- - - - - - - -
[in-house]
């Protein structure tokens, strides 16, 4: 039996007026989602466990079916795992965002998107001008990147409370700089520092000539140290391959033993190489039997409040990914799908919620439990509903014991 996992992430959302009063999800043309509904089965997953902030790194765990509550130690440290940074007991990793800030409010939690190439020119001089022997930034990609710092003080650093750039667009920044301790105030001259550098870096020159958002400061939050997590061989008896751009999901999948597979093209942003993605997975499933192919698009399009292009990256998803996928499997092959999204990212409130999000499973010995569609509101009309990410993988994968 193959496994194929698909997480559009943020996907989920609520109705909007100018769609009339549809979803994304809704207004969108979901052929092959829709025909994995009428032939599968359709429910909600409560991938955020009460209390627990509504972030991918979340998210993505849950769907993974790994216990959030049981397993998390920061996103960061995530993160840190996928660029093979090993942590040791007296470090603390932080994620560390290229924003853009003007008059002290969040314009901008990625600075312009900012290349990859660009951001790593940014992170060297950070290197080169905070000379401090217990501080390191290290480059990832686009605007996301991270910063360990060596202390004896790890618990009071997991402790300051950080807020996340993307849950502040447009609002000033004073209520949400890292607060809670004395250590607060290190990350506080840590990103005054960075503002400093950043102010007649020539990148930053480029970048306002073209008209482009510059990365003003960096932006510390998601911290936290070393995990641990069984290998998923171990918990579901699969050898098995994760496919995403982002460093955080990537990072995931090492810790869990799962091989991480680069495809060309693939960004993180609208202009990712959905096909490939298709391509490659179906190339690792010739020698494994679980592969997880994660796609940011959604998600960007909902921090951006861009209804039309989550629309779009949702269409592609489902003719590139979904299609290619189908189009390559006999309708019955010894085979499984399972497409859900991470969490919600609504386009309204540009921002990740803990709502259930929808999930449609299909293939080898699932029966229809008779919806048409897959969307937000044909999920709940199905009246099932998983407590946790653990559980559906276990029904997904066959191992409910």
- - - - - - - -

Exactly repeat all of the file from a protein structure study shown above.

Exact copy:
[in-house]
């Protein structure tokens, strides 16, 4: 039996007026989602466990079916795992965002998107001008990147409370700089520092000539140290391959033993190489039997409040990914799908919620439990509903014991 996992992430959302009063999800043309509904089965997953902030790194765990509550130690440290940074007991990793800030409010939690190439020119001089022997930034990609710092003080650093750039667009920044301790105030001259550098870096020159958002400061939050997590061989008896751009999901999948597979093209942003993605997975499933192919698009399009292009990256998803996928499997092959999204990212409130999000499973010995569609509101009309990410993988994968 193959496994194929698909997480559009943020996907989920609520109705909007100018769609009339549809979803994304809704207004969108979901052929092959829709025909994995009428032939599968359709429910909600409560991938955020009460209390627990509504972030991918979340998210993505849950769907993974790994216990959030049981397993998390920061996103960061995530993160840190996928660029093979090993942590040791007296470090603390932080994620560390290229924003853009003007008059002290969040314009901008990625600075312009900012290349990859660009951001790593940014992170060297950070290197080169905070000379401090217990501080390191290290480059990832686009605007996301991270910063360990060596202390004896790890618990009071997991402790300051950080807020996340993307849950502040447009609002000033004073209520949400890292607060809670004395250590607060290190990350506080840590990103005054960075503002400093950043102010007649020539990148930053480029970048306002073209008209482009510059990365003003960096932006510390998601911290936290070393995990641990069984290998998923171990918990579901699969050898098995994760496919995403982002460093955080990537990072995931090492810790869990799962091989991480680069495809060309693939960004993180609208202009990712959905096909490939298709391509490659179906190339690792010739020698494994679980592969997880994660796609940011959604998600960007909902921090951006861009209804039309989550629309779009949702269409592609489902003719590139979904299609290619189908189009390559006999309708019955010894085979499984399972497409859900991470969490919600609504386009309204540009921002990740803990709502259930929808999930449609299909293939080898699932029966229809008779919806048409897959969307937000044909999920709940199905009246099932998983407590946790653990559980559906276990029904997904066959191992409910």